India’s Philosophies – 0, 1, 2, and 1&2

At the February 15th Kīrtan Party, I will try to explain that India has a few different philosophies. Philosophies of “0″, “1”, “2”, and “1&2.”

The foundation of knowledge is called Veda. In the beginning of each major cosmic cycle Veda is put into words by the Creator, Brahmā, and circulated in the world by the sages who are Brahmā’s children and students, and their children and students. However as the ages wear on from Satya to Treta to Dvāpara, everyone including Brahmā become increasingly confused about the meaning of the Vedic words. By the end of Dvāpara Yuga, everyone is completely confused.

To remedy this two things have to happen: (1) The old misunderstanding has to be swept out, and (2) a new, clear understanding has to be brought in.

Vyāsa is the name of the super-human person who accomplishes the second part of this mission. He dramatically edits the Veda, organizing it to make it much more clear. He does this at the very end of Dvāpara and very beginning of Kali, over the course of many centuries.

The first part of the mission, sweeping out the old misunderstanding, also takes many centuries. It begins with Buddha and proceeds through Śaṅkara, Rāmānuja, Madhva, Nimbarka, and Caitanya. The process can be explained like a sequence of numbers:

Buddha created the philosophy of “0.”
Śaṅkara created the philosophy of “1.”
Madhva created the philosophy of “2.”

Caitanya brought all of the above to fruition, embracing the “1 in 2” philosophy hinted at by Rāmānuja and developed by Nimbarka.

Buddha’s Philosophy of Zero

Buddha realized that everything causes pain and suffering, so his solution was to become nothing, Zero. The idea that nothing is the ultimate goal completely contradicts the Veda, so Buddha’s followers abandoned the Veda, thus initiating the process of sweeping out the old misunderstandings.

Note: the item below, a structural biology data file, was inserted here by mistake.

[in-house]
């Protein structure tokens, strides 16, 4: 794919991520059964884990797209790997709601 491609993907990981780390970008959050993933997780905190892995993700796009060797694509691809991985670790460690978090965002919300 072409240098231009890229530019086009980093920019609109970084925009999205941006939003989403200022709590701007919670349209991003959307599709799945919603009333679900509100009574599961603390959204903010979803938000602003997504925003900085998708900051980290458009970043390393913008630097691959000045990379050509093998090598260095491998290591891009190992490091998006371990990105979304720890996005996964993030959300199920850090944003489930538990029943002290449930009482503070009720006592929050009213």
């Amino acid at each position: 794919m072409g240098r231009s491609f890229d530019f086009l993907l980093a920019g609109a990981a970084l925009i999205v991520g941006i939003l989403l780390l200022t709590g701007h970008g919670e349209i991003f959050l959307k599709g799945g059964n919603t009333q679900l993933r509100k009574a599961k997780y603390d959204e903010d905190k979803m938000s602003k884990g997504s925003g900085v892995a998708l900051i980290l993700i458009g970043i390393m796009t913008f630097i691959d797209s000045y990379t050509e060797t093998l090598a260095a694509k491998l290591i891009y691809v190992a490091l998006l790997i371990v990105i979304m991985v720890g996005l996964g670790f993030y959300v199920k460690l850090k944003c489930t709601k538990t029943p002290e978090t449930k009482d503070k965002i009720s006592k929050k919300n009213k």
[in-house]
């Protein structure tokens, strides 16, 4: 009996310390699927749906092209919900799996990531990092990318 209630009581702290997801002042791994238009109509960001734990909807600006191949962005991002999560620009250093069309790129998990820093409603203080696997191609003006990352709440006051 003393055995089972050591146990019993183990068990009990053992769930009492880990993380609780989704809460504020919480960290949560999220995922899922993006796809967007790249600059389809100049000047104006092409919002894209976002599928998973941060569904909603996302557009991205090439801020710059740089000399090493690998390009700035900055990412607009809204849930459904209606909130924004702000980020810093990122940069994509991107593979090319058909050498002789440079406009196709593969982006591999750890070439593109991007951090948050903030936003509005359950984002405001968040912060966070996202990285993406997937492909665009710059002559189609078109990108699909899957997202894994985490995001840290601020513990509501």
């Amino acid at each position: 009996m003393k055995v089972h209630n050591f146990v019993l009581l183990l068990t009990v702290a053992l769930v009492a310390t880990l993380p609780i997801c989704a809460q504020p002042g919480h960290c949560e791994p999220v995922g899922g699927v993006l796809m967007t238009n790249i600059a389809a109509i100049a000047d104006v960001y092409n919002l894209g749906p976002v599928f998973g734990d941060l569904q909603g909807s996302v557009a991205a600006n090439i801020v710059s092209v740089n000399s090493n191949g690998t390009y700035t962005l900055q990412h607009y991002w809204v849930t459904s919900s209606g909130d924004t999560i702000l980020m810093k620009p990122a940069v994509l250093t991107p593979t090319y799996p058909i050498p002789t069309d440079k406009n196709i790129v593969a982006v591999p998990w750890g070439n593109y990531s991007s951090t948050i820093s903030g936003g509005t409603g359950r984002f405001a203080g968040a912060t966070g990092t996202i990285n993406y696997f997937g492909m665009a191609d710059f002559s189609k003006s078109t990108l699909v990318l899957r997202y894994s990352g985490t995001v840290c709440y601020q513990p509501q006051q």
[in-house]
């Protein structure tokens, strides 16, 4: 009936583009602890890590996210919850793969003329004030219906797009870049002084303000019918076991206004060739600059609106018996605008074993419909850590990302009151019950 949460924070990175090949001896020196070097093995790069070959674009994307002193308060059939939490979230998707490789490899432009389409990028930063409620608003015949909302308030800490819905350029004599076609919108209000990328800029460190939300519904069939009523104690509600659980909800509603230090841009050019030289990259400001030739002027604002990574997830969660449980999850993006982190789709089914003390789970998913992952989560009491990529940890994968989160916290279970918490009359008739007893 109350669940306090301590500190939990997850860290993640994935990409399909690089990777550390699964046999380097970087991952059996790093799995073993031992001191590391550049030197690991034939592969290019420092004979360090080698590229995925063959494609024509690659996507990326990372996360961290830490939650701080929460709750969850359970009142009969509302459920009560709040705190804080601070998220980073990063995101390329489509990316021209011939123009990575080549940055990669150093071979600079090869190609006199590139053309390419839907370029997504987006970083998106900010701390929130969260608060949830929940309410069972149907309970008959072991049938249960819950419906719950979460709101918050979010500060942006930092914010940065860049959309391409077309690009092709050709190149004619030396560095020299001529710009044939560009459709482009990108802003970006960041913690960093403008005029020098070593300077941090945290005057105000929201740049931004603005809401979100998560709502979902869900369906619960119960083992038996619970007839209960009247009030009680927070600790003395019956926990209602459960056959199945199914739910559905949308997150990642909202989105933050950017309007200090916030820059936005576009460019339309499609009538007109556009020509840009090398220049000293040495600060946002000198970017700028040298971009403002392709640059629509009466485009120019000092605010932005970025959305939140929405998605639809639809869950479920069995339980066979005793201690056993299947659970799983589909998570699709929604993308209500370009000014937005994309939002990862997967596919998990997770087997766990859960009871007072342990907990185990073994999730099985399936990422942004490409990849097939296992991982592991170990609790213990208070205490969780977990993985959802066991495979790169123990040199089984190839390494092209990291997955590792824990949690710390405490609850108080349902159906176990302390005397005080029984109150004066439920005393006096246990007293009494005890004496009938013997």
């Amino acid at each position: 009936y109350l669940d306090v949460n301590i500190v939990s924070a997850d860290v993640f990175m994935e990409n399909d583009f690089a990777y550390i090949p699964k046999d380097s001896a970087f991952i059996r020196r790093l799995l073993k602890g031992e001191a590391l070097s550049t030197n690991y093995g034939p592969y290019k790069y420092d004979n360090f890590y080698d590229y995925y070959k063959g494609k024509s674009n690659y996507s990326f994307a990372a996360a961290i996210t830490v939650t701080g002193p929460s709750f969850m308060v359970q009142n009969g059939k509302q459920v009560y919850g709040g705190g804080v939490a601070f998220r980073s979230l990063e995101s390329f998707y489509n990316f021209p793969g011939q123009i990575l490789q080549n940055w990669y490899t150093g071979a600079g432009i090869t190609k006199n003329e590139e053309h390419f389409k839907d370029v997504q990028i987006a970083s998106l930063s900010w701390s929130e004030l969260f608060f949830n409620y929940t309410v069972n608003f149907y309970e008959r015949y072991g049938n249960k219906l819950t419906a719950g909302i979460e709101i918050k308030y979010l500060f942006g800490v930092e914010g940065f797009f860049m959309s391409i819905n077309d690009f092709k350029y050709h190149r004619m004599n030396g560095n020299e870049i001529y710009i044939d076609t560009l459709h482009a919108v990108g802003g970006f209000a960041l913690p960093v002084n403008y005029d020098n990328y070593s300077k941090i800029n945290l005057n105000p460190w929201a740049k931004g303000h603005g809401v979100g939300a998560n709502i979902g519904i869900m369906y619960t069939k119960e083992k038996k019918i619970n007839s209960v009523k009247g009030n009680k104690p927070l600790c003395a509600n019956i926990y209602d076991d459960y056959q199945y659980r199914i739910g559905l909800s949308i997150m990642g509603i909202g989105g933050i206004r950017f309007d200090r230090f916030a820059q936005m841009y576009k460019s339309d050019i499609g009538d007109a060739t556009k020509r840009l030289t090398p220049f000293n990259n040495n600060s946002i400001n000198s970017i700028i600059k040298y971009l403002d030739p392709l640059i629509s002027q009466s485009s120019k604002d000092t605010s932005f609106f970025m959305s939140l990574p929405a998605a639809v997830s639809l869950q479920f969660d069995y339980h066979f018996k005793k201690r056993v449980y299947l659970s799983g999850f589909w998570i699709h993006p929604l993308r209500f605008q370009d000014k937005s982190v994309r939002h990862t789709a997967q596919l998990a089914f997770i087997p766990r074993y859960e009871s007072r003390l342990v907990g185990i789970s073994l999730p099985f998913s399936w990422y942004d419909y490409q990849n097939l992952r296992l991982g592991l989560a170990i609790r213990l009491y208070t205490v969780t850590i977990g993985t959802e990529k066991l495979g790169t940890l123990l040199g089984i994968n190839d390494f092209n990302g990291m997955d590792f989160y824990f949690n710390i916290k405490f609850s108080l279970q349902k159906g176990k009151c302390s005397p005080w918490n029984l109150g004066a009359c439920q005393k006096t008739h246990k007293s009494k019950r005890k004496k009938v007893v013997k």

Buddhism flourished in India for more than a dozen centuries, but was eventually rejected for two main reasons: (1) it ignores the Veda, and (2) it is irrational and unrealistic. It is irrational because there is no rational way to explain how or why nothing could be everything and everything could be nothing. It is unrealistic because it doesn’t describe the world we actually live in, which is certainly not “nothing.” Thus, in the 8th Century a new philosophy, Śankara’s Philosophy of One almost completely drove Buddhism out of India.

The enduring contribution of Buddha, however, is his conviction that ahiṁsa (non-violence) is the central principle of all morality, religion, and spirituality.

Śankara’s Philosophy of One

Śankara realized that everything is made of the same stuff. Thus he saw that everything is one.

This philosophy is different from Buddha’s because (a) Śankara selectively accepted some parts of the Veda, and (b) One is a bit different than Zero. But Śankara’s philosophy is still unrealistic and irrational. Like Buddhism, it doesn’t describe the world that we actually live in, a world that is certainly not zero or one, a world of infinite different people, places and things.

Śankara’s followers tried to address this by proposing two theories of how one substance can exist as many: the Theory of Division, and the Theory of Reflection. The theory of division explains itself with the analogy of a pot and the sky. “The one sky exists within infinite pots.” The Theory of Reflection explains itself with the analogy of the sun reflecting on water. “One sun exists in many lakes, as a reflection.”